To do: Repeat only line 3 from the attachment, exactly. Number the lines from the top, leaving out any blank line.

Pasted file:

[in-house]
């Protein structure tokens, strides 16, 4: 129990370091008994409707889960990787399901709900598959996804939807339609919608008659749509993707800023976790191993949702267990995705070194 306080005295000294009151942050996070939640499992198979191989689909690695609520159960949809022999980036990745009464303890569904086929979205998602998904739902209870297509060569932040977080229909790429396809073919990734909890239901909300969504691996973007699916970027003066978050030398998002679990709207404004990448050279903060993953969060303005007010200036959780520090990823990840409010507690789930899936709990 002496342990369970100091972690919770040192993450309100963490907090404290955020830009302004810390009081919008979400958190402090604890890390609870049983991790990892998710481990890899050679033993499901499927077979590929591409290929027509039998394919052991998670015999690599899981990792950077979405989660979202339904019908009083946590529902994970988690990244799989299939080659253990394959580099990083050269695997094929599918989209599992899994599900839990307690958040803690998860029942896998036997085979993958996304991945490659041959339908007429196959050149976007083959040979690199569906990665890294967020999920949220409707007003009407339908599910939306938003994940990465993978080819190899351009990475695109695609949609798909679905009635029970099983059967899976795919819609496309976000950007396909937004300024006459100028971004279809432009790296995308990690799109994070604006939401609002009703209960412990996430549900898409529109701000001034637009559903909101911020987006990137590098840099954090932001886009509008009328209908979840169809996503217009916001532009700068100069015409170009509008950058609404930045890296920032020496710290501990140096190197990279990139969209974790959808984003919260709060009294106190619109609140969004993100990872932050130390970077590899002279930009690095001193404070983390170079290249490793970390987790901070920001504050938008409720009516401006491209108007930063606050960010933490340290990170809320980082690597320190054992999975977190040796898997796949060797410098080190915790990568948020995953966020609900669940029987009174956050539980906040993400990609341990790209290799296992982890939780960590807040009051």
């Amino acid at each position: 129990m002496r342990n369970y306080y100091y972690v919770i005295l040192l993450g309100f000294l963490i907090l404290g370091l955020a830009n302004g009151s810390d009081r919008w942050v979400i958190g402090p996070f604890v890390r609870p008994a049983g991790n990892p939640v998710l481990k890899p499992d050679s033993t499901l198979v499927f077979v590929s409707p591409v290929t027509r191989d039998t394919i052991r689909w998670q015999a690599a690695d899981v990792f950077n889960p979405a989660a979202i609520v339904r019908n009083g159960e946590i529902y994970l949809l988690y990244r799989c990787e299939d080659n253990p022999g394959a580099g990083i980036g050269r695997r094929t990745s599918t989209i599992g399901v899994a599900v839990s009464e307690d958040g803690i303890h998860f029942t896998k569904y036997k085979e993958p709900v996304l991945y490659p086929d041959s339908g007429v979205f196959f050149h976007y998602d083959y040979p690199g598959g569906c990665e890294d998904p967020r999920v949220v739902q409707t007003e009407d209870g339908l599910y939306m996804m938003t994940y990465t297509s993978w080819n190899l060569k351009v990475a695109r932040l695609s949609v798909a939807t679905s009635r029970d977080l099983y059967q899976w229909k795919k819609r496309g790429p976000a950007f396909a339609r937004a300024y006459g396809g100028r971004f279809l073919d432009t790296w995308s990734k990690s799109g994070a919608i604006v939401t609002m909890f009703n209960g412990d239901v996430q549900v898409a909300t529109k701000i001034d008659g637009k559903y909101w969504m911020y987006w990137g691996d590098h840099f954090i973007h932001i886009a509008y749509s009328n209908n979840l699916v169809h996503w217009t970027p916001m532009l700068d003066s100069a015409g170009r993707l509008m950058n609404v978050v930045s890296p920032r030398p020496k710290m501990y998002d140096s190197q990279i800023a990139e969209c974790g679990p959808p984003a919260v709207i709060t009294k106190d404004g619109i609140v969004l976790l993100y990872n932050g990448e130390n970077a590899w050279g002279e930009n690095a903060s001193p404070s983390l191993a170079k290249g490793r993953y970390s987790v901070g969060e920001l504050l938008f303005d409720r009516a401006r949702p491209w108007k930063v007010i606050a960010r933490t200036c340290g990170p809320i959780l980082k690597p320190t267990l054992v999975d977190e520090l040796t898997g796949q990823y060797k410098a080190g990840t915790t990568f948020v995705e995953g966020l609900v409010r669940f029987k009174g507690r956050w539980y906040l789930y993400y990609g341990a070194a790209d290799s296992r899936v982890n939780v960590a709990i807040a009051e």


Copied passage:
């Amino acid at each position: 129990m002496r342990n369970y306080y100091y972690v919770i005295l040192l993450g309100f000294l963490i907090l404290g370091l955020a830009n302004g009151s810390d009081r919008w942050v979400i958190g402090p996070f604890v890390r609870p008994a049983g991790n990892p939640v998710l481990k890899p499992d050679s033993t499901l198979v499927f077979v590929s409707p591409v290929t027509r191989d039998t394919i052991r689909w998670q015999a690599a690695d899981v990792f950077n889960p979405a989660a979202i609520v339904r019908n009083g159960e946590i529902y994970l949809l988690y990244r799989c990787e299939d080659n253990p022999g394959a580099g990083i980036g050269r695997r094929t990745s599918t989209i599992g399901v899994a599900v839990s009464e307690d958040g803690i303890h998860f029942t896998k569904y036997k085979e993958p709900v996304l991945y490659p086929d041959s339908g007429v979205f196959f050149h976007y998602d083959y040979p690199g598959g569906c990665e890294d998904p967020r999920v949220v739902q409707t007003e009407d209870g339908l599910y939306m996804m938003t994940y990465t297509s993978w080819n190899l060569k351009v990475a695109r932040l695609s949609v798909a939807t679905s009635r029970d977080l099983y059967q899976w229909k795919k819609r496309g790429p976000a950007f396909a339609r937004a300024y006459g396809g100028r971004f279809l073919d432009t790296w995308s990734k990690s799109g994070a919608i604006v939401t609002m909890f009703n209960g412990d239901v996430q549900v898409a909300t529109k701000i001034d008659g637009k559903y909101w969504m911020y987006w990137g691996d590098h840099f954090i973007h932001i886009a509008y749509s009328n209908n979840l699916v169809h996503w217009t970027p916001m532009l700068d003066s100069a015409g170009r993707l509008m950058n609404v978050v930045s890296p920032r030398p020496k710290m501990y998002d140096s190197q990279i800023a990139e969209c974790g679990p959808p984003a919260v709207i709060t009294k106190d404004g619109i609140v969004l976790l993100y990872n932050g990448e130390n970077a590899w050279g002279e930009n690095a903060s001193p404070s983390l191993a170079k290249g490793r993953y970390s987790v901070g969060e920001l504050l938008f303005d409720r009516a401006r949702p491209w108007k930063v007010i606050a960010r933490t200036c340290g990170p809320i959780l980082k690597p320190t267990l054992v999975d977190e520090l040796t898997g796949q990823y060797k410098a080190g990840t915790t990568f948020v995705e995953g966020l609900v409010r669940f029987k009174g507690r956050w539980y906040l789930y993400y990609g341990a070194a790209d290799s296992r899936v982890n939780v960590a709990i807040a009051e």